Peter Pearson's picture

Blackbird numbers

It was interesting to see that you had blackbirds chasing each other. At breakfast this morning, watching from our dining room we were surprised to see up to 8 chasing through the apple trees, with chalky at his wits end chasing them off. Surprising though was one, not Chalky, was seen to firstly take on a Magpie, driving it out of the garden then a pair of Collared Dove attempting to take up territory in a neighbours conifer.

Peter Pearson's picture

Update on Chalky

Poor Chalky has had a time of it recently. Woitth deep snow covering the frozen ground, he was quite reliant on the food we putout.
An invasion of Fieldfare and Redwing cleared the remaining fallen apples and berries in the gardens round about. To cap it all 10+ interloping Blackbirds took up residence. They soon found Chalky's food store and gave him problems trying to keep them at bay, as he cased one off another took its place. In the end he gave up, found a neighbour putting out bread and satisfied himself with that.
Now the frost and snow has gone the interlopers have left and he is back in his rightful place.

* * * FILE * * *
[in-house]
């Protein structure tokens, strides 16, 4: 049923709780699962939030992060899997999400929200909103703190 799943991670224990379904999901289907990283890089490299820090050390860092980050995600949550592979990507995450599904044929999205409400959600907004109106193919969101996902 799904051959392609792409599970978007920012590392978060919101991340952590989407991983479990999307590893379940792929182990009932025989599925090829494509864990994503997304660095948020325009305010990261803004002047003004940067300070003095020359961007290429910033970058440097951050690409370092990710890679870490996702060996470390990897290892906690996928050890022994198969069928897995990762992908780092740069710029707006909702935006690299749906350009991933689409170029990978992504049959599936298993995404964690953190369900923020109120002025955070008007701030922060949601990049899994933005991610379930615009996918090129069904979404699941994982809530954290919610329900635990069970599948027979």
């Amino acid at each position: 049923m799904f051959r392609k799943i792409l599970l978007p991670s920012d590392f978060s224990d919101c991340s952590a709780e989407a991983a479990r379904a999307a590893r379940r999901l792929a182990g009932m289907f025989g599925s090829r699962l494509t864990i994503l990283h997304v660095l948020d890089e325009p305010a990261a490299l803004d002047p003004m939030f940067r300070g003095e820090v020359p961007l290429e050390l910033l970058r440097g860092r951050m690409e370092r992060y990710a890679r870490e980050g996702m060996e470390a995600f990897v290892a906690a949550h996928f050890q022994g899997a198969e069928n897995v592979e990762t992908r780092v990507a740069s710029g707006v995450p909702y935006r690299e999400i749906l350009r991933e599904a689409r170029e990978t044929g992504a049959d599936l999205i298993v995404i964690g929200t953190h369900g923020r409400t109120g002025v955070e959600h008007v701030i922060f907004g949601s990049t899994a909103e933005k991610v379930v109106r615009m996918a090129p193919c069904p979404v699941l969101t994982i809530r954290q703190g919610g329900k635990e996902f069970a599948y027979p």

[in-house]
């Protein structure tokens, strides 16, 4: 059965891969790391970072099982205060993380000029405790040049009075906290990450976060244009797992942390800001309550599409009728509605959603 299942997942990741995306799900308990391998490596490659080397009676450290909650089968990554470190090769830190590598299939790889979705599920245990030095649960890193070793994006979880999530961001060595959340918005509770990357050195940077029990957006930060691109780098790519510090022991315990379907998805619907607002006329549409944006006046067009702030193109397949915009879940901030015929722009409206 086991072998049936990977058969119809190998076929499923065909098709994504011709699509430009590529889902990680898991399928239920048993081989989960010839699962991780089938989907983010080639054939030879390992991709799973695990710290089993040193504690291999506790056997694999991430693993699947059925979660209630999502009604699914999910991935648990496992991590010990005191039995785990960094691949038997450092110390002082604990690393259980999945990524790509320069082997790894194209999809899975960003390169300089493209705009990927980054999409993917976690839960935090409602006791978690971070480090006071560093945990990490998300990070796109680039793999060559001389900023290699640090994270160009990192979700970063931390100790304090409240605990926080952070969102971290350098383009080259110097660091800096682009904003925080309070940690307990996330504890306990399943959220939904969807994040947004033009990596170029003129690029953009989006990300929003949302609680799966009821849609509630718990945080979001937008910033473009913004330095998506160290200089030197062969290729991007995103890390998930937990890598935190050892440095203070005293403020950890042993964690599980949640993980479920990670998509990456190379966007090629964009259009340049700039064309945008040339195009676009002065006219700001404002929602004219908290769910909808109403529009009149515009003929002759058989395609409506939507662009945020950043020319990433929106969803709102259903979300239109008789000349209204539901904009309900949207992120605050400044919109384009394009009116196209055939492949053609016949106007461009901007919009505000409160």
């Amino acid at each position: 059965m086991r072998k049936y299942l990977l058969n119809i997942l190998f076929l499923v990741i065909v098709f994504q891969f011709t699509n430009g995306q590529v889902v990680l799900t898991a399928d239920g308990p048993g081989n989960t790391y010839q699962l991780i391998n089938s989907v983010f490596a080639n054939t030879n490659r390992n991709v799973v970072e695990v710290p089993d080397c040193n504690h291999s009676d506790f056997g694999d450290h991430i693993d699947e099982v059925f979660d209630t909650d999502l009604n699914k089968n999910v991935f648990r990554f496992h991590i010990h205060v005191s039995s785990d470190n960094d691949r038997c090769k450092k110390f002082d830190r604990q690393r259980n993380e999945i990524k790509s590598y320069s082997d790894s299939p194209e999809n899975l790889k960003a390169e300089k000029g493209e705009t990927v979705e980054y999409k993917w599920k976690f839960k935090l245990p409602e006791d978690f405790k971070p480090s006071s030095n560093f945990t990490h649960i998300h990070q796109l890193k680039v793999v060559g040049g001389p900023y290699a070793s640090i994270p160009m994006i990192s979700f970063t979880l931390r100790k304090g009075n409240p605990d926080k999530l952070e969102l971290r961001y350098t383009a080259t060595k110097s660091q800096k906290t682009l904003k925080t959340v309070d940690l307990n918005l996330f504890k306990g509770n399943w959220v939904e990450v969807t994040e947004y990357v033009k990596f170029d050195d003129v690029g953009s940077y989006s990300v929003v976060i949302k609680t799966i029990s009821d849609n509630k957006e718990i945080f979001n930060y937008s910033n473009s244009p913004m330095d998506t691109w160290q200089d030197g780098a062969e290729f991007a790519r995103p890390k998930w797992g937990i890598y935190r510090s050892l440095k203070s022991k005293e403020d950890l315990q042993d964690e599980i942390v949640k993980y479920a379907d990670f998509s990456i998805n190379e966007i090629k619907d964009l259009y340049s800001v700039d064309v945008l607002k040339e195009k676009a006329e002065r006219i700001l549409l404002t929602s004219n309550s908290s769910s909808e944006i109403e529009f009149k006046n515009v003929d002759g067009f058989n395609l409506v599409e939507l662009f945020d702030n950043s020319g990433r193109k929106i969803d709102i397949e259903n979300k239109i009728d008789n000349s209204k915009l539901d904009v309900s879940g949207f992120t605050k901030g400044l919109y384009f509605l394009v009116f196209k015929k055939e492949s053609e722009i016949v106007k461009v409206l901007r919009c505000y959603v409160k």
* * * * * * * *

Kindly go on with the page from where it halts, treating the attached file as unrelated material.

He has his partner with him still and no doubt they will soon have a busy time with this years brood, All being well.

Fenwickfield's picture


It's nice to know he is okay and hopefully he and his partner will start nesting soon.I have noticed that there more vocal at the moment.I bought a food called woodland crumble also known as robin mix,it has dried meal worms in it and the blackbirds love it.They sell it in some pet food stores.They are very territorial at the moment so it's good that he has should his ground and look forward to finding out if has any young this year.


Peter Pearson's picture


I'm afraid its bad news. He got through the winter ok, found a mate and set up a territory. His chosen song post was an apple tree in a neighbours garden to the rear of ours. He began singing and all seemed well, then I witnessed an incident that caused us a great deal of concern. Chalky was in his tree in full song when suddenly a contender for the territory came up from underneath and behind him knocking him off his perch, both birds tumbling, locked in combat, presumably to the ground, behind a six foot fence so that I couldnt see what happened. Despite diligent searches of the whole area around we have not been able to locate him.

jhn7's picture

Don't give up hope!

He might have been forced to give up his territory but maybe has found somewhere nearby to stake claims on. I do hope so and I hope you see him again.

Certificate in Contemporary Science (Open)

Fenwickfield's picture

Think your right

I would say Janet is right the strongest bird gets the best territory.I have noticed this with all types of birds so maybe he is just in a less desirable area now compared to what he was used too.


Aláine's picture

A brilliant 'tail'

That's fantastic to hear, others would have picked that bird up and taken it indoors. I supose that just goes to show it really is best to let nature take its course (with a little intervention :-) It's great to hear a nice sucess story!